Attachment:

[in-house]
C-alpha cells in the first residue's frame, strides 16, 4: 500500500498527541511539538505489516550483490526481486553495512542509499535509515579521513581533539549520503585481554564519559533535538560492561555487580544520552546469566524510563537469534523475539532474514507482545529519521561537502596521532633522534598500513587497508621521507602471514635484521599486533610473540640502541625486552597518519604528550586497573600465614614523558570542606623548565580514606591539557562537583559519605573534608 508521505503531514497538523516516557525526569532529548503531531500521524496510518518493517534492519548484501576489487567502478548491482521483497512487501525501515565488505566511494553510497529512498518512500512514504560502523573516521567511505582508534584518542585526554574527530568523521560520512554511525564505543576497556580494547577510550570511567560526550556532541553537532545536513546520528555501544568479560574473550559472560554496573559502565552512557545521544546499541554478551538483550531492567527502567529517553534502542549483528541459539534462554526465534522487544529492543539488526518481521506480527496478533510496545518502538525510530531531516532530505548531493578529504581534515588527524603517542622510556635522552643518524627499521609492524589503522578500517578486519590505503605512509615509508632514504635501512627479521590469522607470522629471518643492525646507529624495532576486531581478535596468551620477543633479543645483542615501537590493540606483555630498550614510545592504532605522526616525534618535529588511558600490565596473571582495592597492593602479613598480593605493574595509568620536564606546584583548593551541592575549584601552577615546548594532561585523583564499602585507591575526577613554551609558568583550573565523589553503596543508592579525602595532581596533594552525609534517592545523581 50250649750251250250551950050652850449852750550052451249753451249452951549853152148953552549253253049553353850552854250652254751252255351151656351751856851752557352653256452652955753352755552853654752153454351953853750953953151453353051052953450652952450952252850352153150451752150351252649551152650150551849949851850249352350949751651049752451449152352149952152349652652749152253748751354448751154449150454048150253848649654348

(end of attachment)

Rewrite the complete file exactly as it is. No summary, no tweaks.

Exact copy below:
[in-house]
C-alpha cells in the first residue's frame, strides 16, 4: 500500500498527541511539538505489516550483490526481486553495512542509499535509515579521513581533539549520503585481554564519559533535538560492561555487580544520552546469566524510563537469534523475539532474514507482545529519521561537502596521532633522534598500513587497508621521507602471514635484521599486533610473540640502541625486552597518519604528550586497573600465614614523558570542606623548565580514606591539557562537583559519605573534608 508521505503531514497538523516516557525526569532529548503531531500521524496510518518493517534492519548484501576489487567502478548491482521483497512487501525501515565488505566511494553510497529512498518512500512514504560502523573516521567511505582508534584518542585526554574527530568523521560520512554511525564505543576497556580494547577510550570511567560526550556532541553537532545536513546520528555501544568479560574473550559472560554496573559502565552512557545521544546499541554478551538483550531492567527502567529517553534502542549483528541459539534462554526465534522487544529492543539488526518481521506480527496478533510496545518502538525510530531531516532530505548531493578529504581534515588527524603517542622510556635522552643518524627499521609492524589503522578500517578486519590505503605512509615509508632514504635501512627479521590469522607470522629471518643492525646507529624495532576486531581478535596468551620477543633479543645483542615501537590493540606483555630498550614510545592504532605522526616525534618535529588511558600490565596473571582495592597492593602479613598480593605493574595509568620536564606546584583548593551541592575549584601552577615546548594532561585523583564499602585507591575526577613554551609558568583550573565523589553503596543508592579525602595532581596533594552525609534517592545523581 50250649750251250250551950050652850449852750550052451249753451249452951549853152148953552549253253049553353850552854250652254751252255351151656351751856851752557352653256452652955753352755552853654752153454351953853750953953151453353051052953450652952450952252850352153150451752150351252649551152650150551849949851850249352350949751651049752451449152352149952152349652652749152253748751354448751154449150454048150253848649654348